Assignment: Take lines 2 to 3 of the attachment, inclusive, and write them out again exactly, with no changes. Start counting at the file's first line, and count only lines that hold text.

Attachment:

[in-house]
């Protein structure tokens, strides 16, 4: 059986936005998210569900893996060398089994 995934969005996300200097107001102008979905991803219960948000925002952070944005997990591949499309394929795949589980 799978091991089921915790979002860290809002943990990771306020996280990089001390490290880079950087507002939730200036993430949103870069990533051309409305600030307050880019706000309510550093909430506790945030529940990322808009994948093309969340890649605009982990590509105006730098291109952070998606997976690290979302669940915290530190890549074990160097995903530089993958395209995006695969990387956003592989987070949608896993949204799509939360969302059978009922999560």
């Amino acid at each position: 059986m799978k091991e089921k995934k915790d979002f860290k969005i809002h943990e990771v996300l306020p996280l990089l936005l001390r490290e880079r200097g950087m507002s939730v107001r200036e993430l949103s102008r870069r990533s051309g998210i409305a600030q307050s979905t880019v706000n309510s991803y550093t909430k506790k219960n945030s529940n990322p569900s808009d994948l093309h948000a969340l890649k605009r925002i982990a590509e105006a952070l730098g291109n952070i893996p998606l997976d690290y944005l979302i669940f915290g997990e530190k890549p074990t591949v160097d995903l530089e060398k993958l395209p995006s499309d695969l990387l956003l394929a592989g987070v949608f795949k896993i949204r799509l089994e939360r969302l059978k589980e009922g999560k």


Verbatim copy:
């Protein structure tokens, strides 16, 4: 059986936005998210569900893996060398089994 995934969005996300200097107001102008979905991803219960948000925002952070944005997990591949499309394929795949589980 799978091991089921915790979002860290809002943990990771306020996280990089001390490290880079950087507002939730200036993430949103870069990533051309409305600030307050880019706000309510550093909430506790945030529940990322808009994948093309969340890649605009982990590509105006730098291109952070998606997976690290979302669940915290530190890549074990160097995903530089993958395209995006695969990387956003592989987070949608896993949204799509939360969302059978009922999560």
């Amino acid at each position: 059986m799978k091991e089921k995934k915790d979002f860290k969005i809002h943990e990771v996300l306020p996280l990089l936005l001390r490290e880079r200097g950087m507002s939730v107001r200036e993430l949103s102008r870069r990533s051309g998210i409305a600030q307050s979905t880019v706000n309510s991803y550093t909430k506790k219960n945030s529940n990322p569900s808009d994948l093309h948000a969340l890649k605009r925002i982990a590509e105006a952070l730098g291109n952070i893996p998606l997976d690290y944005l979302i669940f915290g997990e530190k890549p074990t591949v160097d995903l530089e060398k993958l395209p995006s499309d695969l990387l956003l394929a592989g987070v949608f795949k896993i949204r799509l089994e939360r969302l059978k589980e009922g999560k």